Every living thing needs a certain amount of shelter to survive. Some humans cling aggressively to mighty castles; which is to say, they cling to piles of stones. Others remain ever ready to respond to The Call to pick up their tents and walk. The responsive ones are called humble; which is to say, they are blessed.
To inherit a thing gives one freedom to use it – and responsibility for it. The king of the castle that pollutes the surrounding countryside is unlikely to respond to the cries of his neighbors, but he could; he is able to respond; he is response-able. If he chooses to respond with humility (unlikely, but possible), he will act to end the harm that the castle creates. If he did that (unlikely, but possible), he would be called blessed.
More common for kings is to throw their stones at their neighbors. Blessed are the neighbors who duck and keep forging ahead. Blessed are the ones who are struck down. Blessed are the ones who can befriend the mad dog at the castle gate and gain entry. Blessed are the ones who can talk the stone-thrower down from his high perch and win him over as a partner, who can help him understand that only in humility, only in responsiveness, can we rightly inherit our life on Earth.
Those of us who have chosen to carry the burden of loving our enemies – of trying as best we can – must pitch our tents in the open and enjoy our feasts in their presence. But we are not required to invite our enemies into our tents; nor are we even required to invite friendly strangers in. We are obliged to welcome the stranger, but we are left free to decide how far to take that.
In the early days of the Quaker movement – in those decades of revolution, democratic turmoil, and wild innovation – numerous new religious sects sprang into existence and then quickly faded away. The Children of the Light managed to organize themselves into a Society, which has managed to endure as a spiritual home until today. Not everyone who comes into this society feels at home here. Sometimes that’s a sign that we need to improve our manners. Sometimes it’s a sign that we need to tell a stranger, “Welcome,” and then, “Fare-thee-well.”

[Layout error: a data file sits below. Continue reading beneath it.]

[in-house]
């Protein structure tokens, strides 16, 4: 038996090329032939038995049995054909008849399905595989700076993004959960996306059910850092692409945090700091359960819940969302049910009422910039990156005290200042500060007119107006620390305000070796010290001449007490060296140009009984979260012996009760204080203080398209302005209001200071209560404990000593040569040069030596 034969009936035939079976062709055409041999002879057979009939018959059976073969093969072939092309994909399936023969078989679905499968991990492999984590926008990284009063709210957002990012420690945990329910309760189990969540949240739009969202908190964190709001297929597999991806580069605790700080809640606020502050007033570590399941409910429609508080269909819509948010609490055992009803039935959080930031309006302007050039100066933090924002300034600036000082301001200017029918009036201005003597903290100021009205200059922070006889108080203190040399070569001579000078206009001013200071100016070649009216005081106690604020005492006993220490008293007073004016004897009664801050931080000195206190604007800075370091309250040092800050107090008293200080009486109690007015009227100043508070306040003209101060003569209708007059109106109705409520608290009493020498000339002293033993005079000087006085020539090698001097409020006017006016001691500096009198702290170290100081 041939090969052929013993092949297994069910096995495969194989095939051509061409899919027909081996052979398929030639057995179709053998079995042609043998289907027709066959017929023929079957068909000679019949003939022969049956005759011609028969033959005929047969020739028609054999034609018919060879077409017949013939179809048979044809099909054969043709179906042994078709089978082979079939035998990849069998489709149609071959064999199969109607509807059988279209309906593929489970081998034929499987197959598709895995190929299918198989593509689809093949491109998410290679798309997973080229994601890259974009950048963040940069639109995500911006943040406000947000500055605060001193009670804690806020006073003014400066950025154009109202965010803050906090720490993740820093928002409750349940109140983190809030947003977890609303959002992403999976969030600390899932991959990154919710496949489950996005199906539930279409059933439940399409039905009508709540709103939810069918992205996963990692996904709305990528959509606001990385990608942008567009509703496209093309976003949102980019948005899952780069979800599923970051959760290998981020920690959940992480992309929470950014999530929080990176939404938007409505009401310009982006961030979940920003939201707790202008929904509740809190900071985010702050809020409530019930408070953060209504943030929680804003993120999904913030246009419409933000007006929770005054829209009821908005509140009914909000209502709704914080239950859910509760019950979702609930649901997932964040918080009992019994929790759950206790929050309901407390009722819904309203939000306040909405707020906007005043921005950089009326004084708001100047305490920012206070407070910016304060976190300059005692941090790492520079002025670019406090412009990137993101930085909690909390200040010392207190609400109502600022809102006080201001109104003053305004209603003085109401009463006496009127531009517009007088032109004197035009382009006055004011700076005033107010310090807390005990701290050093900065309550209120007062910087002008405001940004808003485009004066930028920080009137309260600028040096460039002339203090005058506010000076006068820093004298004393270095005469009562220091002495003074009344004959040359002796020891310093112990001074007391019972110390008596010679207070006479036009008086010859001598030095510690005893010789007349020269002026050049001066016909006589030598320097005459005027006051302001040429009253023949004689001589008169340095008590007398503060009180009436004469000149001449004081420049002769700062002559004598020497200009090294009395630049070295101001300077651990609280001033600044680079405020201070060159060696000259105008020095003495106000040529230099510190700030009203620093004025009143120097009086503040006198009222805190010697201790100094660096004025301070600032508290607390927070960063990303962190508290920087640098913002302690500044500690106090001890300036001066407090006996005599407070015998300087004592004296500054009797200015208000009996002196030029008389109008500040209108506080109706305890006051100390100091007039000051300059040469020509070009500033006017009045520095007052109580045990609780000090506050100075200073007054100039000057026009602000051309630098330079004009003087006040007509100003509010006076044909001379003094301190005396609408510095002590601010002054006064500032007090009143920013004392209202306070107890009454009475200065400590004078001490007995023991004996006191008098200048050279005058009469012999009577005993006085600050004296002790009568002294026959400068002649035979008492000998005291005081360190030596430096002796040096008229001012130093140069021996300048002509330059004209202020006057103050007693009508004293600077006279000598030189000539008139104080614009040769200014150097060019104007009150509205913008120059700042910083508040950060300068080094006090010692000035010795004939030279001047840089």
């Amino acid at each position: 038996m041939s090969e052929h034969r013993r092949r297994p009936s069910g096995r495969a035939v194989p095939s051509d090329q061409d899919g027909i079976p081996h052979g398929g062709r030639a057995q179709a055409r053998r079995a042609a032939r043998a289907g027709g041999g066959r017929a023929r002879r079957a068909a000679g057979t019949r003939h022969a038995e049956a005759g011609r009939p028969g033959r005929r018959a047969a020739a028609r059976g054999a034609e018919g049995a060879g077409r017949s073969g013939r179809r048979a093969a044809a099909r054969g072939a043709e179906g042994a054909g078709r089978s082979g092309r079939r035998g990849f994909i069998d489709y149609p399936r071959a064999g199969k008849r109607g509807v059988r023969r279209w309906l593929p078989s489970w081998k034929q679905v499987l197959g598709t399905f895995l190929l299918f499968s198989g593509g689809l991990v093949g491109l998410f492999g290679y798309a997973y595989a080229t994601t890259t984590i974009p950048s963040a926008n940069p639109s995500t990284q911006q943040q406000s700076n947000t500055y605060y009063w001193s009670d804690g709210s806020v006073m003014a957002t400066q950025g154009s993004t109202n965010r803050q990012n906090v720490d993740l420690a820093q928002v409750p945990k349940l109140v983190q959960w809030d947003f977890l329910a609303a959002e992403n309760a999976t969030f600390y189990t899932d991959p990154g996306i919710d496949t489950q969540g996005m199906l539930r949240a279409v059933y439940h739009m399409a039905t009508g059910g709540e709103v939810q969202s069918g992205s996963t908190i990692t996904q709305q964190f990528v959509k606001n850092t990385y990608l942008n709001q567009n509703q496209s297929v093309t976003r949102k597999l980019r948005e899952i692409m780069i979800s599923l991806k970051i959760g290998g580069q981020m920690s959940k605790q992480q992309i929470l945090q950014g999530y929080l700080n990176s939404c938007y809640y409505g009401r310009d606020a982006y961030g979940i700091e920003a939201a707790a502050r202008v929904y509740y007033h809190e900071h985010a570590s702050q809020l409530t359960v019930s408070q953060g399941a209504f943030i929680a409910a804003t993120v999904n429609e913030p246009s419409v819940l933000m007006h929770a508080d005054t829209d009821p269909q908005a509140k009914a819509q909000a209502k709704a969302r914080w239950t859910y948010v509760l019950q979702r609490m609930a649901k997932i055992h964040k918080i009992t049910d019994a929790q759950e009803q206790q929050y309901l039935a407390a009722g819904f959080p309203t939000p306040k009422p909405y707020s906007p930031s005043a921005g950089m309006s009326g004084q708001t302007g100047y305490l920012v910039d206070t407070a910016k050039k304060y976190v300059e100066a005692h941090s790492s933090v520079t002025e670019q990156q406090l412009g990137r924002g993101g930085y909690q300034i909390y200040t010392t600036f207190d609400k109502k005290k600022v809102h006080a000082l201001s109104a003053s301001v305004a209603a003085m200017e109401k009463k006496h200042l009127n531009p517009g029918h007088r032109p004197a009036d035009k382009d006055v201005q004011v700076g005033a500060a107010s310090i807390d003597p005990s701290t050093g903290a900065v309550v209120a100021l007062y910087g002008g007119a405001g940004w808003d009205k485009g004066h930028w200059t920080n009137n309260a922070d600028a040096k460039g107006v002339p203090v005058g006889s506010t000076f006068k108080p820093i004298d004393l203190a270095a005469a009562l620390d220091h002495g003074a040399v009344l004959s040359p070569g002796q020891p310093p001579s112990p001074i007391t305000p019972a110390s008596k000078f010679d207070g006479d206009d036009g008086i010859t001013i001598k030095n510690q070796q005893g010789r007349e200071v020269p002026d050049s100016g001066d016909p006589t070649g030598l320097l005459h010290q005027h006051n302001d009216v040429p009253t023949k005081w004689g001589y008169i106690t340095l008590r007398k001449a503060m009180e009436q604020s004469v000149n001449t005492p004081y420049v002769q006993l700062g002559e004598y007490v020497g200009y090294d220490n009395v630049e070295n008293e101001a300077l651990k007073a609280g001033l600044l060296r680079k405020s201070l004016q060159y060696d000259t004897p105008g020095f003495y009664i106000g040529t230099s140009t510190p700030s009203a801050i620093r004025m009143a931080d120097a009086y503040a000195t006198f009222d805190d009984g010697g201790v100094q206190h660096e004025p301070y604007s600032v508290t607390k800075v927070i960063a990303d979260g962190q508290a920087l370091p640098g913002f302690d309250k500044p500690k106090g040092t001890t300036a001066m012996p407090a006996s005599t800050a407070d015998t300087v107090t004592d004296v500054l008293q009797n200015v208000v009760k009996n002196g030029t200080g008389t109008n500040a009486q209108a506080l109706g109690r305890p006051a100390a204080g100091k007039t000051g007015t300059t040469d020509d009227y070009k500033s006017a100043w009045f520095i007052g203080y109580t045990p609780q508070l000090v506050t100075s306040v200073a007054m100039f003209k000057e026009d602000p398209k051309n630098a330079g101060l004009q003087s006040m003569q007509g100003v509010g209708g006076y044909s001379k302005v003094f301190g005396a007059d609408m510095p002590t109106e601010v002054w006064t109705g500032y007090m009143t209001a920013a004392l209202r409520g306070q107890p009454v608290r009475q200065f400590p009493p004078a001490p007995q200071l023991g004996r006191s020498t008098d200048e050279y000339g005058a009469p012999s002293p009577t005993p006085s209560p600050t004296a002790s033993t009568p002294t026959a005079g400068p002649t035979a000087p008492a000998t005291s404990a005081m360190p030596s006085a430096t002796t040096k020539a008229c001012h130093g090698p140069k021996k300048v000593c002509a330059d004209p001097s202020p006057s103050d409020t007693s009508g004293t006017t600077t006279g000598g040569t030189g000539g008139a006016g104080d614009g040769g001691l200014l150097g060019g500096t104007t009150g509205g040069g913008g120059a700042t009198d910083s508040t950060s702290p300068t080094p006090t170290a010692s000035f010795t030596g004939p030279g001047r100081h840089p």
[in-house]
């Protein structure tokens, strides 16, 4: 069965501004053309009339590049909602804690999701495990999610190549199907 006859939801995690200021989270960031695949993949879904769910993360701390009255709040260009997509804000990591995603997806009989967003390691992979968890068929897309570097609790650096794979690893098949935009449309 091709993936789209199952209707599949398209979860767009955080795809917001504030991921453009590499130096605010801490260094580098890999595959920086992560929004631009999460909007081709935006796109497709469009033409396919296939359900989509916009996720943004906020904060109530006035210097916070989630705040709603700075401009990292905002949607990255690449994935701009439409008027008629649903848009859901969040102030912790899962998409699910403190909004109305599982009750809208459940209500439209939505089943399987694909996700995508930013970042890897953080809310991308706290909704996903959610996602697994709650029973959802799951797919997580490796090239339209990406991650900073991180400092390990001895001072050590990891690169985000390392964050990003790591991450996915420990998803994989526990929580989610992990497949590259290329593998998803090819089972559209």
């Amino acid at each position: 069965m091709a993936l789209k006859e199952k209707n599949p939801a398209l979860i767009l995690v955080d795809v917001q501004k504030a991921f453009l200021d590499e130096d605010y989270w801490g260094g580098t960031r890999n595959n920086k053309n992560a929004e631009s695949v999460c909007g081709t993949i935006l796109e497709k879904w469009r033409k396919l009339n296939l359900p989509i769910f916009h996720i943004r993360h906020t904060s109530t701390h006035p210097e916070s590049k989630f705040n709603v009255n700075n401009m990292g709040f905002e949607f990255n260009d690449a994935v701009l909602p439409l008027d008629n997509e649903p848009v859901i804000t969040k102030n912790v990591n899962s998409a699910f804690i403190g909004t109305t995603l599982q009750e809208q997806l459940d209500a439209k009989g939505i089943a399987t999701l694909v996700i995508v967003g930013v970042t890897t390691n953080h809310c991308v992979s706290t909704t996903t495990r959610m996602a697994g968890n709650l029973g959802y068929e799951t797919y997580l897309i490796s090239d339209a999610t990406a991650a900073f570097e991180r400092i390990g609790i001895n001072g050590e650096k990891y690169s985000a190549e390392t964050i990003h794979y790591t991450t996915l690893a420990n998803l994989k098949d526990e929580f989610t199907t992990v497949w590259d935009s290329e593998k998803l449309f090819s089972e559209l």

Joel Bean, the great-great-grandfather of independent Quakers in the West, explained that “the true Church . . . is confined to no nation or denomination, and none are excluded from it. In it there is no schism. All is harmonized and unified in one life.” (1894) The Beloved Community includes many campgrounds. We Friends can help the stranger find a place to call home, perhaps with us or perhaps with others.
In the early days of the Quaker movement – in those days of almost-anything-goes – the Elders at Balby met to determine how to determine what is good order among Friends. In their Epistle of 1656, those Elders advised a set of practices that can help each local Friends’ community unite as a spiritual family and help it navigate discord. In times of discord within a community, these practices include first talking privately with the person who does “walk disorderly . . . to exhort and admonish such with a tender, meek spirit . . .” and if “. . . they do not reform, then let their names and the causes, be sent in writing to some whom the Lord hath raised up in the power of his Spirit to be fathers . . . that the thing may be known to the body [the community]; and with the consent of the whole body, the thing may be determined in the light.”
Each Friends’ community must decide for itself what range of behaviors it can tolerate within its spiritual home. Some will feel called to walk closely beside those who “walk disorderly;” some will feel called to try talking some sense into that guy in the castle; still others will feel called to stay home and bake bread. None should feel called to throw stones at each other. We already live in a broader culture that is spewing hostility in all directions. We need to resolve our differences with patience, humility, and love.
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